Have you ever seen a movie that involves container ships and pirates? Often the pirates are shown with cloth tied over their head and over their faces, only exposing their eyes. This is what the deck crew often look like when they are working (painting or cleaning). The head protection (usually an old T-shirt) keeps the soot and dirt off of their heads and the cloth over their mouths prevents them from breathing in particles and fumes. It is a little disconcerting when you go for a walk around the ship and everyone you see is looks like a pirate!
Today is Saturday and we will be on the open ocean all day. There is a naval tradition that involves the open ocean and a pig roast. Because Saturday is the day most of the crew relax and often party, today is pig roast day!
Party preparations began after lunch. Under the direction of the cook, the large barbeque was rigged on the starboard side D deck. Crewman took turns manually rotating the pig while it cooked. On the port side D deck a large table was setup and the area was decorated with flags spelling DAQZ (the ship’s call sign) and PARTY. In addition to the suckling pig, pork ribs, steak, chicken wings, and fish were also barbequed. It was quite the feast.
Amusingly enough, while the party preparations were being made, a few rain squalls threatened. The second mate, who was on bridge duty at the time, dutifully navigated the ship slightly north, to ensure that the rain squalls passed below us, keeping the decks and crew dry for the party! A few miles off course now and then makes such a small difference to our overall passage that moving the ship off course for a few hours to benefit a party is completely reasonable.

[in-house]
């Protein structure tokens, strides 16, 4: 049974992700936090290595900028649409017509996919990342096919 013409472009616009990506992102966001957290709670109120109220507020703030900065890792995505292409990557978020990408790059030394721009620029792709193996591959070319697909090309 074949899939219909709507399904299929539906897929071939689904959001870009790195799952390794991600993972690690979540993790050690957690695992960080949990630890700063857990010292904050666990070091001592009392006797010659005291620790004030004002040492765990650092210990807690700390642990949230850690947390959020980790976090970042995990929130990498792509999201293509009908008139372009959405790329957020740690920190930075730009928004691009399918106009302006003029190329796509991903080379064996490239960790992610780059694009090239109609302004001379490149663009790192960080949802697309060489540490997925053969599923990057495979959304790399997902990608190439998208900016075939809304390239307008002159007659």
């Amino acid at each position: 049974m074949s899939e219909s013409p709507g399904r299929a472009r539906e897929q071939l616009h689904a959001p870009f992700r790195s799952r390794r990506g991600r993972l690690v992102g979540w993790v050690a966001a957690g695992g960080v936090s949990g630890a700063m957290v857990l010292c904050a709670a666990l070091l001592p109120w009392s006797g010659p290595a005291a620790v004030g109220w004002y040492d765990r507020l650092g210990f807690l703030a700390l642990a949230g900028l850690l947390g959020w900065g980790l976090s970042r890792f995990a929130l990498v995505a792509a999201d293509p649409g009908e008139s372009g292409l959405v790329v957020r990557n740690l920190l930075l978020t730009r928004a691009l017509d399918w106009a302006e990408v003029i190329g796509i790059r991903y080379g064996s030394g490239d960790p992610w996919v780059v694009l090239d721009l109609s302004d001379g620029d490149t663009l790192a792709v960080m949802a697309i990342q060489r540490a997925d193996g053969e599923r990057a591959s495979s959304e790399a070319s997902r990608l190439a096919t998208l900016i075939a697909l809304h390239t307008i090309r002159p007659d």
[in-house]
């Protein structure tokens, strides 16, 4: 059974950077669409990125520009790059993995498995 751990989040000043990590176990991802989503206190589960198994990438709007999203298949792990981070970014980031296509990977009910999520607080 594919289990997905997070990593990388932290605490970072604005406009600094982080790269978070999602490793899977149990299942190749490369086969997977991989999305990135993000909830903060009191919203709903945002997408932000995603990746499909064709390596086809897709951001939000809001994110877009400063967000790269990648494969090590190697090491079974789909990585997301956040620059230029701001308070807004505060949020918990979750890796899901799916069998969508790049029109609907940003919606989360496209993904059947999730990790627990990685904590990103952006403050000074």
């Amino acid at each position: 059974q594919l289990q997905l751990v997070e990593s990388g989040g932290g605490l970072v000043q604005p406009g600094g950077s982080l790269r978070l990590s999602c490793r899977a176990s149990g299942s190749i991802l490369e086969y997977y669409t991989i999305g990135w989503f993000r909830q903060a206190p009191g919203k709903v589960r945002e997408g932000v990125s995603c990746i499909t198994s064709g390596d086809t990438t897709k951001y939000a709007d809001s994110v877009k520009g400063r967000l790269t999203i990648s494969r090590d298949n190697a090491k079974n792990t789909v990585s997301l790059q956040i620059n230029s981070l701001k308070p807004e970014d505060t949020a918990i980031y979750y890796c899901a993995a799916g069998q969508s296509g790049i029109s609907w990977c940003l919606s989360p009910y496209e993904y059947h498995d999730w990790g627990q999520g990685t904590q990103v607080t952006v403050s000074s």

The ship will take seven full days to cross the Atlantic. In that time, we cross six time zones. Prior to boarding the ship, we wondered how they handled time zones. What they do is pick which days are best (that is, if they are going east, they will not advance clocks on a Saturday, as that would mean one less hour of sleep on party night), and they advance the clocks one hour each night. On most vessels, this means each of the three night watches is 20-minutes shorter, but here the deck officers arrange a one hour change to involve a different officer each night, so that the short watch going east and the long watch going west is shared among each of them.
The ship’s crew always likes going east, because the days are shorter. When at sea they are usually counting the days until their rotation is over and they can go home to be with their loved ones. Of course, some do find the successive short days a challenge. It is difficult to get enough sleep when you work two four-hour shifts plus a few hours doing other duties and you only have 23 hours in the day.